Report this Content
Pexels

As the holiday season draws nearer, many of us find ourselves drawn to the same old Rankin-Bass Christmas specials and the perennial favorite, "A Charlie Brown Christmas." However, I would like to suggest an overlooked alternative, "Arthur's Perfect Christmas." It is a heartfelt, funny, and surprisingly inclusive Christmas special that deserves more recognition.

Keep Reading... Show less
Reclaim Your Weekends From The 'Sunday Scaries' With 'Self-Love Sundays' Instead
Olivia DeLucia

Laid back and taking it easy — sometimes that is the motto we all need after a busy week. Sunday scaries? Yes, they are valid – but you know what else is? A Sunday full of self-love. A lazy Sunday spent doing what you feel needs to be done to ease into the next week. Self-Love Sundays are a guilty pleasure that isn't only essential for our mind, and body, but are also a surprisingly proactive way to devote the upcoming week with a clear mindset.

So, what is a more suitable way to dedicate your week's end than a beautifully, connected playlist to accompany your face masks and journaling? Cheers, to a Self-Love Sunday (and a playlist intertwined with it to match). (Please note: "Sunday Morning" isn't included in this list, due to the obvious, but feel free to blast it anyway, we know you want to).

Keep Reading... Show less
Sunset Girl

The sun rose and peeked through the sheer curtains. Rose’s alarm shrieked. The loud bells caused her phone to jump on the side table. It was time for her to get ready for church. Blindly reaching for her phone, she shut the alarm off and pulled at the covers providing her a cocoon of warmth and tossed them to the side. She swept her bare feet across the bed to touch the cool wooden floor.

Rose softly tiptoed to the corner of the bedroom to grab her clothes dangling on the arm of the bedroom chair. Scooping all of the items of her chosen outfit, she headed to the bathroom hoping that she wouldn’t drop anything.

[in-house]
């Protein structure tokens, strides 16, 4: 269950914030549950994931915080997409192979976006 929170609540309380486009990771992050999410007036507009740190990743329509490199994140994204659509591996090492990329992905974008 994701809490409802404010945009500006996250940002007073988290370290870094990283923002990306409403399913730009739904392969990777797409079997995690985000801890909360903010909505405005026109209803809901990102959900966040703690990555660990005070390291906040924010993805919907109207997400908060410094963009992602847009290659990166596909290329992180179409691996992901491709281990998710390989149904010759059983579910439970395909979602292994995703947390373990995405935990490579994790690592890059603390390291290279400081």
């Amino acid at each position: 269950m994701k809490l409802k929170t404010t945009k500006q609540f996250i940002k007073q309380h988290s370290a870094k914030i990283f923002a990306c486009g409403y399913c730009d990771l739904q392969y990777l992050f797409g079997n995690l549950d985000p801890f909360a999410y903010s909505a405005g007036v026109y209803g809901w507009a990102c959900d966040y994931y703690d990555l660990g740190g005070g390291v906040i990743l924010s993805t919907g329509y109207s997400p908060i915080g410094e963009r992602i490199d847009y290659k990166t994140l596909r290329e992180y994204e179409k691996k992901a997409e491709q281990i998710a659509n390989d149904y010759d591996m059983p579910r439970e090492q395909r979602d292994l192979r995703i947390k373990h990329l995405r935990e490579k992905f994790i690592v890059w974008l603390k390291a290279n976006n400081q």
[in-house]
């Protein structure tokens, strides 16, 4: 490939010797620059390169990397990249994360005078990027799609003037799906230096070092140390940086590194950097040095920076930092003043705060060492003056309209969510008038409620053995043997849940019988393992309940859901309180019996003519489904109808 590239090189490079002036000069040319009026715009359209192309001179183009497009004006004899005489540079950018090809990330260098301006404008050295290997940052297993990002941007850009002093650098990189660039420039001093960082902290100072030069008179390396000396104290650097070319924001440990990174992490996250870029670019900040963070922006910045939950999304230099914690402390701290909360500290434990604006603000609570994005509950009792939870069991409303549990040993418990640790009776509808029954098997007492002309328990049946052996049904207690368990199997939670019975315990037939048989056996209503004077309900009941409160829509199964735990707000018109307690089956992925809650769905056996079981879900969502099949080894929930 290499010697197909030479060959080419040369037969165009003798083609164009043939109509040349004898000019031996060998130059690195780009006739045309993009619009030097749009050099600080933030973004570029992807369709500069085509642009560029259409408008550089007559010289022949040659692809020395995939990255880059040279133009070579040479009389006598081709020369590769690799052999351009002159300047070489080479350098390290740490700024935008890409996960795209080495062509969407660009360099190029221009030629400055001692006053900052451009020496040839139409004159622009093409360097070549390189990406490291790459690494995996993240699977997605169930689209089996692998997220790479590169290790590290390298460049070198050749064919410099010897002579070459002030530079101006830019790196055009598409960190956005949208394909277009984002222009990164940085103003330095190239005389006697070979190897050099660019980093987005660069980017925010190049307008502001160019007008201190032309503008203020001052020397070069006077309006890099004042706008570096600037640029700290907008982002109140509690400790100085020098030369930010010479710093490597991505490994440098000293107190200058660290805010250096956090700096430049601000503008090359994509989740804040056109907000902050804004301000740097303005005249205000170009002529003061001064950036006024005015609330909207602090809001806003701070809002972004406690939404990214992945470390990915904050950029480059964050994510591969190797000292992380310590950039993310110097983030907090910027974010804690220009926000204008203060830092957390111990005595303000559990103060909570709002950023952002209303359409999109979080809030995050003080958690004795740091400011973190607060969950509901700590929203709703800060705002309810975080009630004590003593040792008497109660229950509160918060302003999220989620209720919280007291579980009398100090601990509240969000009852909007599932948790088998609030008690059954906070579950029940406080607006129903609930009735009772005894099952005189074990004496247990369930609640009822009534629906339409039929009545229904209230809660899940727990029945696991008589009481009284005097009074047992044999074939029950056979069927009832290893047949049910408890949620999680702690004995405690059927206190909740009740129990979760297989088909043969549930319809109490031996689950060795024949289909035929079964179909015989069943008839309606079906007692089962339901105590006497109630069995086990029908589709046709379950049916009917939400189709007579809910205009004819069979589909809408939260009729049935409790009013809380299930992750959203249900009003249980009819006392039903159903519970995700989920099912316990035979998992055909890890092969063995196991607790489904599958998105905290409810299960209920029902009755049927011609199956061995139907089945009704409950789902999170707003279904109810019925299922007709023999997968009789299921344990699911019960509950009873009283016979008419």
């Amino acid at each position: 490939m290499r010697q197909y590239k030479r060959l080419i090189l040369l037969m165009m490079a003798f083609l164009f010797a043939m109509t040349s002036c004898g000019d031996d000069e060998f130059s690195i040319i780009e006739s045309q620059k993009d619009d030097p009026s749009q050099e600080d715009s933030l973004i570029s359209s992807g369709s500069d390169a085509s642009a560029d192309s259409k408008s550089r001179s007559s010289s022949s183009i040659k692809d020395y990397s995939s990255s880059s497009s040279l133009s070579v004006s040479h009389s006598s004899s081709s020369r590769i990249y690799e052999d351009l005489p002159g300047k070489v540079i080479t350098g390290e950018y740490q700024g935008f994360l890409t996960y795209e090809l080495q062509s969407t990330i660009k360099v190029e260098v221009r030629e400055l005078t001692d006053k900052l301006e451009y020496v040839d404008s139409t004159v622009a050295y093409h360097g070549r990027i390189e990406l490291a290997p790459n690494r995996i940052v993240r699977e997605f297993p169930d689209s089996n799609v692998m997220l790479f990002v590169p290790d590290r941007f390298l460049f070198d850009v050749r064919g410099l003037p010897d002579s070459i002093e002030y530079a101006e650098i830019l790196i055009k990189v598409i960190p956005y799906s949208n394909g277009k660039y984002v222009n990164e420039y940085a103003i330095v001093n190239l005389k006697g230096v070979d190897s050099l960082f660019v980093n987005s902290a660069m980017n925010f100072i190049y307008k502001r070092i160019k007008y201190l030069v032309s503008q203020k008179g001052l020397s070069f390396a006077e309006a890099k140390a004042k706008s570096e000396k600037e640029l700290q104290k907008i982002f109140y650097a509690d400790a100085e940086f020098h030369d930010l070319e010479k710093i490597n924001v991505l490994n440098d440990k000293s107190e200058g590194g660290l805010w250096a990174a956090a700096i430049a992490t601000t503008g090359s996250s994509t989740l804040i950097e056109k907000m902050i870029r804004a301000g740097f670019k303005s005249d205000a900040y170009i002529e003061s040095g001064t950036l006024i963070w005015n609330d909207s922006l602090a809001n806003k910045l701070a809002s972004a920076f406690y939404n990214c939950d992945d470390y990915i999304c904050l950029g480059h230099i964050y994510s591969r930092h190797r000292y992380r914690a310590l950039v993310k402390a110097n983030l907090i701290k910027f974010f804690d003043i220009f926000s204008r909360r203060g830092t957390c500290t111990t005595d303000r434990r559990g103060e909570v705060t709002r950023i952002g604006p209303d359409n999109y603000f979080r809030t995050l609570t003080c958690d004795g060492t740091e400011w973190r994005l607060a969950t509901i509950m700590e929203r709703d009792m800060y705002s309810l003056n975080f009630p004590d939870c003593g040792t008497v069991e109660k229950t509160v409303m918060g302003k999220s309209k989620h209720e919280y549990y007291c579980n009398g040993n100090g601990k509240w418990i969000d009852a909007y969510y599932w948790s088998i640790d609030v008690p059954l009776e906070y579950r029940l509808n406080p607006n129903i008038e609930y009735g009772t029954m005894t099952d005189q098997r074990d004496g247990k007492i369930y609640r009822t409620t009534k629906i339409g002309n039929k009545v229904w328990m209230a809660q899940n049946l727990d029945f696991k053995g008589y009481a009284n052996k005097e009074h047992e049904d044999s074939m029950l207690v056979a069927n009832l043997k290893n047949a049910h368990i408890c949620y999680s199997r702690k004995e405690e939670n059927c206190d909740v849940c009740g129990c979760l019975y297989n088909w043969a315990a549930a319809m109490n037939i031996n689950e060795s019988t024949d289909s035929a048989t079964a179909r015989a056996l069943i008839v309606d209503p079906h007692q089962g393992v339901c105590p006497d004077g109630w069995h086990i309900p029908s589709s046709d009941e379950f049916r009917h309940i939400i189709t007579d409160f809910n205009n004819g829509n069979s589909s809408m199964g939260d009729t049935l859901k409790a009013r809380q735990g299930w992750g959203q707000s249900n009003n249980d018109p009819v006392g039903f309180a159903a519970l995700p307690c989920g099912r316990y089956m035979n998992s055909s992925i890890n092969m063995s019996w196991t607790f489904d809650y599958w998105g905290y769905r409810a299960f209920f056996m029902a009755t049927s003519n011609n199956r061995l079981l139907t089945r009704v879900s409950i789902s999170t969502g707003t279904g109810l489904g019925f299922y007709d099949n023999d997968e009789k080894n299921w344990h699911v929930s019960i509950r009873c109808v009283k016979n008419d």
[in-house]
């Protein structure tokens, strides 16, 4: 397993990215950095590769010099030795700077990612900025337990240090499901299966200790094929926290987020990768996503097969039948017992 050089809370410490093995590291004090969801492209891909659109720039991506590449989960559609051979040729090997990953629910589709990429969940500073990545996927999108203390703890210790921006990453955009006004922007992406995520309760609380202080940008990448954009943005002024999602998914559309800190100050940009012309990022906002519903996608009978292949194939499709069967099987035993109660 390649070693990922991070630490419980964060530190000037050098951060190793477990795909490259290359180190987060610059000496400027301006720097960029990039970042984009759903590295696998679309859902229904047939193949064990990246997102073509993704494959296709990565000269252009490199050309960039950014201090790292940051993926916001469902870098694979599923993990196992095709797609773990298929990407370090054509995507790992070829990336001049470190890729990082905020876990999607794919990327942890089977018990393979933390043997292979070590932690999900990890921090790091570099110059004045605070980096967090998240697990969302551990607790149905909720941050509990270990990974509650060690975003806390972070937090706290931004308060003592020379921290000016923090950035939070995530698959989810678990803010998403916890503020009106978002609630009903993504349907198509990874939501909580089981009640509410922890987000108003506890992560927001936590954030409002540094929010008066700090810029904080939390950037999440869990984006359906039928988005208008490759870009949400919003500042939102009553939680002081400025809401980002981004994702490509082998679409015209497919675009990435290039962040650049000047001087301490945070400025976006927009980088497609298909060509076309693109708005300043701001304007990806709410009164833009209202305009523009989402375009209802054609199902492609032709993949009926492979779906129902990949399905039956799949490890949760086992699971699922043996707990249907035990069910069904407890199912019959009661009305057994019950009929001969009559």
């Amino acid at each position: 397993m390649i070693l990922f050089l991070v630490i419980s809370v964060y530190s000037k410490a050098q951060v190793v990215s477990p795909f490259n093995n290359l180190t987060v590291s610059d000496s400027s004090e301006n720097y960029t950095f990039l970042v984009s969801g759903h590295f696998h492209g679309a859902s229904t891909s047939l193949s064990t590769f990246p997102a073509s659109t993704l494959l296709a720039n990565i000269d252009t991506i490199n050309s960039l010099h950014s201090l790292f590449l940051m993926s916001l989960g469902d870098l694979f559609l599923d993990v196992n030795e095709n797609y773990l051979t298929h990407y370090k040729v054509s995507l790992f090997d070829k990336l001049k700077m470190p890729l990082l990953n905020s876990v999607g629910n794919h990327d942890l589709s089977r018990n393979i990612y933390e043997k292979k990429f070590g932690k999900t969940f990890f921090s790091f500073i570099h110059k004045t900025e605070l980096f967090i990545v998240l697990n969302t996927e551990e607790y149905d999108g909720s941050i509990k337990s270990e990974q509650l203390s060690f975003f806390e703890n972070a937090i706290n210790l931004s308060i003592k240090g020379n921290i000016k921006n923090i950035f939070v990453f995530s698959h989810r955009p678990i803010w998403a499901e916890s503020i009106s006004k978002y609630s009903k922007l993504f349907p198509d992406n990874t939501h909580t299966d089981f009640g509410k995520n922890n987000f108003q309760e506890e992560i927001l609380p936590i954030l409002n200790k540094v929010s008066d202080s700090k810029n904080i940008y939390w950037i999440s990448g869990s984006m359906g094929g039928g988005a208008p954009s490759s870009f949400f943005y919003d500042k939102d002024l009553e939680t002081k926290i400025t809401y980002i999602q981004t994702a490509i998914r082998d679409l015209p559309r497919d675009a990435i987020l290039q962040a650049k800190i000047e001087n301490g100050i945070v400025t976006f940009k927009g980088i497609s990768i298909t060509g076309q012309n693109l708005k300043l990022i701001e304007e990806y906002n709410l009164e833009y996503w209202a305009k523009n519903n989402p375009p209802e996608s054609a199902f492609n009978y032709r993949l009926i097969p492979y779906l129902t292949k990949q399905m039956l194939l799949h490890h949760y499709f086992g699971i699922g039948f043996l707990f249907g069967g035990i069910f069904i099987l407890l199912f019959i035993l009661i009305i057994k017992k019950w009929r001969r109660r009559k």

Round, piercing blue eyes stared back at her in the bathroom mirror. Rose fingered the wrinkles forming around her eyes. So many of them bore signs of laughter and smiling. Slowly dropping her hands, she couldn’t remember the last time she laughed in her home with Tom. Shaking her head as if to erase the negative thoughts, she reached for her makeup bag and went through her regular routine.

Applying her favorite deep rose lipstick, Rose headed downstairs to make her coffee and bagel to take with her to church. The smell of dark-roast coffee swirled in the air as Rose sliced her cinnamon raisin bagel. Hearing the Keurig sputter with the fresh brew, Rose found the interruption of the stillness comforting. The toaster signaled that her bagel was done with a soft pop. It had a delicious golden brown color. Placing the bagel on the counter, she generously spread honey nut flavored cream cheese across both halves. Gathering her bible, notebook, and pens from the side table on the porch she stuffed them into her purse. Purse hanging on her right shoulder she juggled her coffee and bagel in both of her hands as she headed to the garage.

Keep Reading... Show less
Environment

This Holiday Season, Choose To Be Eco-friendly And Reduce Pollution

Many of us have old magazines lying around, fully read and not of much use anymore. However, we can use their bright colors and prints as a stylish and trendy wrapping paper!

986
Presents

It can be overwhelming to see the detrimental effects of climate change and pollution on the news, from animals dying and forest fires spreading, but there are smaller changes that we can all make to reduce our carbon footprint, and it begins with our gifting season.

On average, Americans throw 25% more trash between Thanksgiving and New Years, which translates to 25 million tons of garbage. That's 1 million extra tons per week.

Keep Reading... Show less
Featured

This Feeling Hurts

A Poem on Love

2586
Ronny Salerno

This feeling hurts. I must declare

Keep Reading... Show less

Subscribe to Our Newsletter

Facebook Comments